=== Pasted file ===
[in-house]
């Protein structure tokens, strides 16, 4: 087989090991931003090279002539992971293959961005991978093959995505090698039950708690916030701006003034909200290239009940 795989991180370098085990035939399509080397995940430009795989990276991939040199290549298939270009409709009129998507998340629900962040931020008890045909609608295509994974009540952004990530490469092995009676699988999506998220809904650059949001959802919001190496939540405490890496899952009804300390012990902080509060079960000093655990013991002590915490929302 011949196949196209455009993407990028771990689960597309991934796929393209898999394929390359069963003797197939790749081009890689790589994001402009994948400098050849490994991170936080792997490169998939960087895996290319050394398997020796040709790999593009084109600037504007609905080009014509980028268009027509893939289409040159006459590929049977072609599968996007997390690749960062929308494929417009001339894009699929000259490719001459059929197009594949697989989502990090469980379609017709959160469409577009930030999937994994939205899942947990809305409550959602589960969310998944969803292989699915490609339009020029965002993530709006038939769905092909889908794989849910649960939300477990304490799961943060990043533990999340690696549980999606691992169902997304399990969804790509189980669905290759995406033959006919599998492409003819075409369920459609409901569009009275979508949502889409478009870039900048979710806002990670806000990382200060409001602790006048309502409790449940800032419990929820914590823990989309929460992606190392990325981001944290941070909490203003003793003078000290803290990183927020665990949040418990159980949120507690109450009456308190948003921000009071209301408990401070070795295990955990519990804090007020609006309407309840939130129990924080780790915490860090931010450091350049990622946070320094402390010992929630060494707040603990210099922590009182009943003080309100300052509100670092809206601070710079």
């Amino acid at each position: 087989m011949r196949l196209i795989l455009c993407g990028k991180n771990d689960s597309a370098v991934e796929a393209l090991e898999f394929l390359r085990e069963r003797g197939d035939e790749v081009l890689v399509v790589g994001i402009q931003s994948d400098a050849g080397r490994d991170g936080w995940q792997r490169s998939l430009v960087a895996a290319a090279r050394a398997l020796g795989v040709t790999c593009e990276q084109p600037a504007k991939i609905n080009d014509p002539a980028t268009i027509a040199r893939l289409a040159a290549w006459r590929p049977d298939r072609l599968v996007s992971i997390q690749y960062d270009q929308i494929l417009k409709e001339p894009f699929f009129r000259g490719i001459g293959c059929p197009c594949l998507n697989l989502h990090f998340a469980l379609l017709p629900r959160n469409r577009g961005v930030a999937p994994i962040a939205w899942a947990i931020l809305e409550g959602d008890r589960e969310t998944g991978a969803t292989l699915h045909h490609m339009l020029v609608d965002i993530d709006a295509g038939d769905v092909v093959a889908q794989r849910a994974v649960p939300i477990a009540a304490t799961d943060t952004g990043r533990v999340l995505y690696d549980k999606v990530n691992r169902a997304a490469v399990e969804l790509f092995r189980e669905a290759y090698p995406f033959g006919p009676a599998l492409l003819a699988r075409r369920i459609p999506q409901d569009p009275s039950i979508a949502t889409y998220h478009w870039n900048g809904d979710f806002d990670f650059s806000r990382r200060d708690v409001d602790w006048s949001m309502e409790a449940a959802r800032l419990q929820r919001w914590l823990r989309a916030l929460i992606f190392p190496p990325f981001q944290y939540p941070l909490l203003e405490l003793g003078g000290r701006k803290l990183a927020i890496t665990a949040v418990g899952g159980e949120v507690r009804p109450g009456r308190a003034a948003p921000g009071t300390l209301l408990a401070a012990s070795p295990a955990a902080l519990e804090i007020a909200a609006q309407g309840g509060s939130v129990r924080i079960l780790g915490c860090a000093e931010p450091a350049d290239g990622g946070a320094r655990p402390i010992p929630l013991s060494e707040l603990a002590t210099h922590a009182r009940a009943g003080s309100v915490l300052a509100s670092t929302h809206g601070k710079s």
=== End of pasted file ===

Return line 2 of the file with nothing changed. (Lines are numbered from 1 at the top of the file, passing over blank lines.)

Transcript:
């Protein structure tokens, strides 16, 4: 087989090991931003090279002539992971293959961005991978093959995505090698039950708690916030701006003034909200290239009940 795989991180370098085990035939399509080397995940430009795989990276991939040199290549298939270009409709009129998507998340629900962040931020008890045909609608295509994974009540952004990530490469092995009676699988999506998220809904650059949001959802919001190496939540405490890496899952009804300390012990902080509060079960000093655990013991002590915490929302 011949196949196209455009993407990028771990689960597309991934796929393209898999394929390359069963003797197939790749081009890689790589994001402009994948400098050849490994991170936080792997490169998939960087895996290319050394398997020796040709790999593009084109600037504007609905080009014509980028268009027509893939289409040159006459590929049977072609599968996007997390690749960062929308494929417009001339894009699929000259490719001459059929197009594949697989989502990090469980379609017709959160469409577009930030999937994994939205899942947990809305409550959602589960969310998944969803292989699915490609339009020029965002993530709006038939769905092909889908794989849910649960939300477990304490799961943060990043533990999340690696549980999606691992169902997304399990969804790509189980669905290759995406033959006919599998492409003819075409369920459609409901569009009275979508949502889409478009870039900048979710806002990670806000990382200060409001602790006048309502409790449940800032419990929820914590823990989309929460992606190392990325981001944290941070909490203003003793003078000290803290990183927020665990949040418990159980949120507690109450009456308190948003921000009071209301408990401070070795295990955990519990804090007020609006309407309840939130129990924080780790915490860090931010450091350049990622946070320094402390010992929630060494707040603990210099922590009182009943003080309100300052509100670092809206601070710079």